Michael Behe, the only working scientist who is a proponent of ID said it best: “There are no peer reviewed articles by anyone advocating for intelligent design supported by pertinent experiments or calculations which provide detailed rigorous accounts of how intelligent design of any biological system occurred.”[7] Behe’s concept of “irreducible complexity” is central to ID. Why, in the dozen years since he proposed it, has not he or anyone else conducted any experiments or observations that might lead to a test of its validity, other than mere claims that it negates evolution? Even with the disavowal of his colleagues, he has a tenured position that would allow him to investigate this. William Dembski has a concept of “complex specified information” that purports to detect design. Why has he never, in 10 years,[8] applied this test to any actual system, organic or otherwise? He holds a position at an institution that would only be too happy to have intelligent design advanced as a theory? Discrimination? I think not.

This discussion will not change your mind as to your beliefs. That’s not the purpose. The goal is merely to uphold science from your belief that faith should be admitted as justification for scientific theories.

Faith and ideology have been shoehorned into science before, with disastrous results. By the 9th Century, Baghdad was the scientific capital of the world. While Europe slept through the Dark Ages, Islamic scholars retrieved Greek science and added to it in chemistry, astronomy, mathematics, and other fields. Then the mullahs decided that this knowledge conflicted with the Qur’an, and they quashed it. An awakening Europe was more than happy to build upon the Arabs’ science–to the detriment of the Islamic science; Baghdad is now the capital of misery, not knowledge.

Nazi Germany suppressed relativity and quantum mechanics as products of “Jewish science,” and drove out the scientists who accepted these theories, replacing them with second-raters who followed the party line. This ideological suppression of science drove many scientists to flee to England and America. Where a number of them employed these theories to devise atomic weapons to defeat the Axis. So Hitler’s ideological suppression of science was counterproductive, to say the least. And Germany, which formerly ruled the roost in theoretical physics, is still trying to catch up, 60 years later.

In the 1920s, the USSR was the breadbasket of Europe, even after Stalin’s forced collectivization. Then came Trofim Lysenko, with his Lamarckian views that fit hand-in-glove with Communist ideology. Plant the same crop together, he said, because, being of the same class, they will cooperate, rather than competing, as different “classes” of crops would. Stalin bought this line, and suppressed Darwinian evolutionary research, even imprisoning many world-famous biologists. By the 1970s, the USSR was wracked by famines. The government finally came to its senses and liquidated Lysenko, But it was too late. The damage of replacing science by ideology had already been done, and the shortqges were one of the major reasons for the implosion of the USSR.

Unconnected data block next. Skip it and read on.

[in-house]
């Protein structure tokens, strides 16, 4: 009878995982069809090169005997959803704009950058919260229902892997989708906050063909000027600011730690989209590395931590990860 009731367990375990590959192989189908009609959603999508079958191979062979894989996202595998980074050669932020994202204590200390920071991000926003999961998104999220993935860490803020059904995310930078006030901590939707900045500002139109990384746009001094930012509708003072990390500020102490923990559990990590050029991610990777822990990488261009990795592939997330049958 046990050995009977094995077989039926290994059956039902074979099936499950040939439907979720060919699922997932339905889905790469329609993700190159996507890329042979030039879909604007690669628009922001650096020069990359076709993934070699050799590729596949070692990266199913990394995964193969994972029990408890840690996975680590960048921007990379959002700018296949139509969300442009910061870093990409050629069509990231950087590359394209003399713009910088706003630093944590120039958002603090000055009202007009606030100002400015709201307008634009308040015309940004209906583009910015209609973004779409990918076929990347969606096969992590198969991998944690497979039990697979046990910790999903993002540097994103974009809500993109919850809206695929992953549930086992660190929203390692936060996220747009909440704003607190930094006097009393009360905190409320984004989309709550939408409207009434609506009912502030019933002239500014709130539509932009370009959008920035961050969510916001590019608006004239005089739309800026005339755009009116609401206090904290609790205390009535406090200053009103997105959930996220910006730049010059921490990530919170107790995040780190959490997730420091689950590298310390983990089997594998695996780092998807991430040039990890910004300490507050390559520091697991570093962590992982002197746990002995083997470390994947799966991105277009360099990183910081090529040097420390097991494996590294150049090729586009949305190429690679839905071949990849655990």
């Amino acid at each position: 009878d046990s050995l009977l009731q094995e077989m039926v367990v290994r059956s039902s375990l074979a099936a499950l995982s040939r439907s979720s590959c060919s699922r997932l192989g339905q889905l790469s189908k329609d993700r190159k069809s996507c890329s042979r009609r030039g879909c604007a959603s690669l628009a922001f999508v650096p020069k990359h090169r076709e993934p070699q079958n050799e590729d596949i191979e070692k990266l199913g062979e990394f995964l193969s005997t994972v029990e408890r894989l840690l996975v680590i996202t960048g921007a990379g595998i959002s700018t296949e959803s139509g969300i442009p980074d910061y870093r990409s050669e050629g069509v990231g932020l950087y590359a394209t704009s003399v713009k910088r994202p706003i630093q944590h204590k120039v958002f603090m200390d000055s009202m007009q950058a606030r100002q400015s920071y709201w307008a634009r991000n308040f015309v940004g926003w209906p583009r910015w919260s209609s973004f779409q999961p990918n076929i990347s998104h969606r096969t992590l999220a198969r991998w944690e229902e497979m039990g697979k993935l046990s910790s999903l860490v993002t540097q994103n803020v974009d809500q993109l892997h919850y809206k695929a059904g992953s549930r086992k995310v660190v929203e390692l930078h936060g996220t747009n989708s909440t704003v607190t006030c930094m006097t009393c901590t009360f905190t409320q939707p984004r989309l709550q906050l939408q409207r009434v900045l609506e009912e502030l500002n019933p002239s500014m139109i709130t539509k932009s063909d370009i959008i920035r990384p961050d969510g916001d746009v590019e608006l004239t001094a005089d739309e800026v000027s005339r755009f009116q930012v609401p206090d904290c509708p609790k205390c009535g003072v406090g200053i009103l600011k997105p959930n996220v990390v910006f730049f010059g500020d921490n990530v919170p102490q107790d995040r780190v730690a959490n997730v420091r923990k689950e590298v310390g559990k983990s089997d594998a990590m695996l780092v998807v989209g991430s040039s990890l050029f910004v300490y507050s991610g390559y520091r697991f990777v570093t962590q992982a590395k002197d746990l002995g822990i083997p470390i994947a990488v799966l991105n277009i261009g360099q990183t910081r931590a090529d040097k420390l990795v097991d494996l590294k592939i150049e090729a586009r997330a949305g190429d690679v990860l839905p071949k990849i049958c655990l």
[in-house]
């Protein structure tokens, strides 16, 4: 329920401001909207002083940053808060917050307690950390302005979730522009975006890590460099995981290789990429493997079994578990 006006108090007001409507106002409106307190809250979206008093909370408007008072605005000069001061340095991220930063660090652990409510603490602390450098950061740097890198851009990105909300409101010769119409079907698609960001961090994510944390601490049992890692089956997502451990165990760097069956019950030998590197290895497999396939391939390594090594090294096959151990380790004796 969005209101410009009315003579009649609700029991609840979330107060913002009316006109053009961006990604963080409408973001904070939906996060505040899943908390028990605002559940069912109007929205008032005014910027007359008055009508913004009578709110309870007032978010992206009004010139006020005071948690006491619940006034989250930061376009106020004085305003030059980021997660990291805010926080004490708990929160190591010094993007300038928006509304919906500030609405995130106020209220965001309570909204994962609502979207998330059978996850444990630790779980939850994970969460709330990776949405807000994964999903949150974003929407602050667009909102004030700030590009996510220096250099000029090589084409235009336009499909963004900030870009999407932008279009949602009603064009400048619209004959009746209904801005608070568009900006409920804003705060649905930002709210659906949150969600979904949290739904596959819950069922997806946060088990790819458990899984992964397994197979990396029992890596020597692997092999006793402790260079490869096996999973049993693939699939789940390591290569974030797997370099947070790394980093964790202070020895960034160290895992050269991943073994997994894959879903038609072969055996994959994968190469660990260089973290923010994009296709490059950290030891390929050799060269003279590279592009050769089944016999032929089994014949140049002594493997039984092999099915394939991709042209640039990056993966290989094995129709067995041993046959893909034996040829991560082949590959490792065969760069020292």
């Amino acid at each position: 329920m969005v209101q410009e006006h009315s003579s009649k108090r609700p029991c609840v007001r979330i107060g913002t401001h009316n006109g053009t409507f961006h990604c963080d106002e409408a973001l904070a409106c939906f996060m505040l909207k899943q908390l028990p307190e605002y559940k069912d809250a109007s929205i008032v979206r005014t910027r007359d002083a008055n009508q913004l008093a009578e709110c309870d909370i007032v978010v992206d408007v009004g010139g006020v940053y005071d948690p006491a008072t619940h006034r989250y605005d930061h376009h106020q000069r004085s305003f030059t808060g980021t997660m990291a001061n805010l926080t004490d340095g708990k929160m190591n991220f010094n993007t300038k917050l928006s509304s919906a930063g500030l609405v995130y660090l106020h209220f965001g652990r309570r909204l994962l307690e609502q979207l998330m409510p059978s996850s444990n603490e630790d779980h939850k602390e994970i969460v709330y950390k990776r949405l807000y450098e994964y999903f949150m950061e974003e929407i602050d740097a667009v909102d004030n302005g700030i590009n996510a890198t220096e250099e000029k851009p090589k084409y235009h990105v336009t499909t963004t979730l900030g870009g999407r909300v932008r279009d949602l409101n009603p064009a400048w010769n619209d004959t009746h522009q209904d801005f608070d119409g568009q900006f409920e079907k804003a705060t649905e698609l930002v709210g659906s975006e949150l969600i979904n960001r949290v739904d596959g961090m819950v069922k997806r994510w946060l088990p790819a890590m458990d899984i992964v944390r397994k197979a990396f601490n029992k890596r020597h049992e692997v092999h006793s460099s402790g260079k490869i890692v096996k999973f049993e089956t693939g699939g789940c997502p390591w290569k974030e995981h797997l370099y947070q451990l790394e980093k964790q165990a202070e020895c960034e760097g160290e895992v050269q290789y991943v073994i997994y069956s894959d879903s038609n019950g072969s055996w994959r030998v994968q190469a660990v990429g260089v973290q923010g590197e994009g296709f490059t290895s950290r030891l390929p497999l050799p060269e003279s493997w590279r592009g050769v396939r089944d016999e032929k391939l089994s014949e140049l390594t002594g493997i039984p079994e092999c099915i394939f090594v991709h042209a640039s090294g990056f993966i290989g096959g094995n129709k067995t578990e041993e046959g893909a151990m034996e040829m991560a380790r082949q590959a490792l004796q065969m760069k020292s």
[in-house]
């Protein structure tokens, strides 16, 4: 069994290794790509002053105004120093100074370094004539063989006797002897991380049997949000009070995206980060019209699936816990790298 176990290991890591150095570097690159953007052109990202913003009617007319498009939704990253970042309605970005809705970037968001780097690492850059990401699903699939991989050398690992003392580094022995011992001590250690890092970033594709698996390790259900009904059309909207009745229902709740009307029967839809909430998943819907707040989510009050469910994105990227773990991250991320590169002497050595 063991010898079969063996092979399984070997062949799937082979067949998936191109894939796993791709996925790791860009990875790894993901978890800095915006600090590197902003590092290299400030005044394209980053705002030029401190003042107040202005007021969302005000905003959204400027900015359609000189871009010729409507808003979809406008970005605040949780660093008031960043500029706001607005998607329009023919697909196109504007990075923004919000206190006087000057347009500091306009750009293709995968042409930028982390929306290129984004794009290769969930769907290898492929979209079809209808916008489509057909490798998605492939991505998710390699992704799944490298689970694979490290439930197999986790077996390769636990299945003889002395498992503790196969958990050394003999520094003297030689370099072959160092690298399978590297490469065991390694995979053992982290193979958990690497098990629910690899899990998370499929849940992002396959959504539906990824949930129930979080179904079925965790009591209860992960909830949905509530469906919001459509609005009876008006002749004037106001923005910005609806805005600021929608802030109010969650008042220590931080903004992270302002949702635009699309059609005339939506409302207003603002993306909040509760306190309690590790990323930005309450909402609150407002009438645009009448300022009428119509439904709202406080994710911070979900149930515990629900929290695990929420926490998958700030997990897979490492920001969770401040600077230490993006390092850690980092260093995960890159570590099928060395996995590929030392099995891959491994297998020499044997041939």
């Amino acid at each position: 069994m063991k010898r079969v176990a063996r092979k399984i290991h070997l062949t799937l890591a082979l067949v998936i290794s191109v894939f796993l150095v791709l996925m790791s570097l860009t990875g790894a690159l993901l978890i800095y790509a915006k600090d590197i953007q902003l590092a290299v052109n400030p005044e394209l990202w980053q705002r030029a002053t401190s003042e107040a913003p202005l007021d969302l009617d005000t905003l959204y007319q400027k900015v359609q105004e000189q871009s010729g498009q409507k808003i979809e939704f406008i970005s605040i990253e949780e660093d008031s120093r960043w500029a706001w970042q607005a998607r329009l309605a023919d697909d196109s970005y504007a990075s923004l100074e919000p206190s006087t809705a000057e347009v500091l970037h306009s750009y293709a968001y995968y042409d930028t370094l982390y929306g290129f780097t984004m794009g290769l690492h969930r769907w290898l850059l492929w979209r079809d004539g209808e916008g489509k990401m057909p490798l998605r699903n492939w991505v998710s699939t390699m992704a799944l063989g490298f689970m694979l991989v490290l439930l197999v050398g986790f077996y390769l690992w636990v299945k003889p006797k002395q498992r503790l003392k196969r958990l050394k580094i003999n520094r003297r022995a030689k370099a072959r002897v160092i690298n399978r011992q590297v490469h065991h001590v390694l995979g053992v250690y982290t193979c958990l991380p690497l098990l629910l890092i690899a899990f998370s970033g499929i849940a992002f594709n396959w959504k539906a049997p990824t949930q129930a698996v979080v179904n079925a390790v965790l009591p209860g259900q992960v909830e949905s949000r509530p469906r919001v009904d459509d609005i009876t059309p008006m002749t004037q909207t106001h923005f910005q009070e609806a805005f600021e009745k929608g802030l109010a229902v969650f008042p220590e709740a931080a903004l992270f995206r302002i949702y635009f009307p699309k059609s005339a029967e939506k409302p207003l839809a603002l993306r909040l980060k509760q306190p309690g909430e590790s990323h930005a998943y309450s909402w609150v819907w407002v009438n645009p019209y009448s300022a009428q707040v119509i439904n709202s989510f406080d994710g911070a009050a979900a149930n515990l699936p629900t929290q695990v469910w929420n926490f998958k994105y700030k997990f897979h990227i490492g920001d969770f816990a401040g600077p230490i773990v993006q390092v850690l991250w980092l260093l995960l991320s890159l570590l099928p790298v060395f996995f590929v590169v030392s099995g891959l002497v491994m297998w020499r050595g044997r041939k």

In our own day, the denial of science in general and evolutionary biology in particular is already beginning to be felt. Several major US drug companies now conduct their research in China, which has always been strong in science education. Singapore and Korea have attracted a number of prominent biological researchers away from the US. Asian and European grad students, who used to remain in the US, are increasingly heading back home, partly because of increasing acceptance there, and partly because of short-sighted restrictions by the US government. Science and technology are important to our future; I worry that increasing denigration of science and poor science education will turn our own country into a backwater.

This is why faith-based theories are not only bad science; but also have a pernicious effect on society. Again, believe and preach what you like. Don’t call it “science.

[1] For a short history of the divergence between “natural” causes and “theistic” explanations, see Westfall, “The Construction of Modern Science” (Cambridge University Press, 1877). “Introductory Readings in the Philosophy of Science,” E.D. Klemke et al., eds. (Prometheus, 1980) includes a number of chapters by leading philosophers. In particular, Sir Karl Popper’s essay “Science: Conjectures & Refutations” (id., pp.19-34) discusses the differences between science and pseudoscience.

[2] See, e.g., “ A Simpler Origin for Life,” Scientific American, June 2007, pp. 46-53.

[3] Do scientists try to overthrow current theories? “Are Aliens among Us” Scientific American, December 2007, pp.62-69 describes the efforts of several investigators to find evidence here on Earth of living organisms that have not evolved from a common ancestor. Note that this research is actively searching for physical evidence, rather than merely spouting the unsubstantiated claims of ID. And their projects have not encountered discrimination from any Darwinist oligarchy.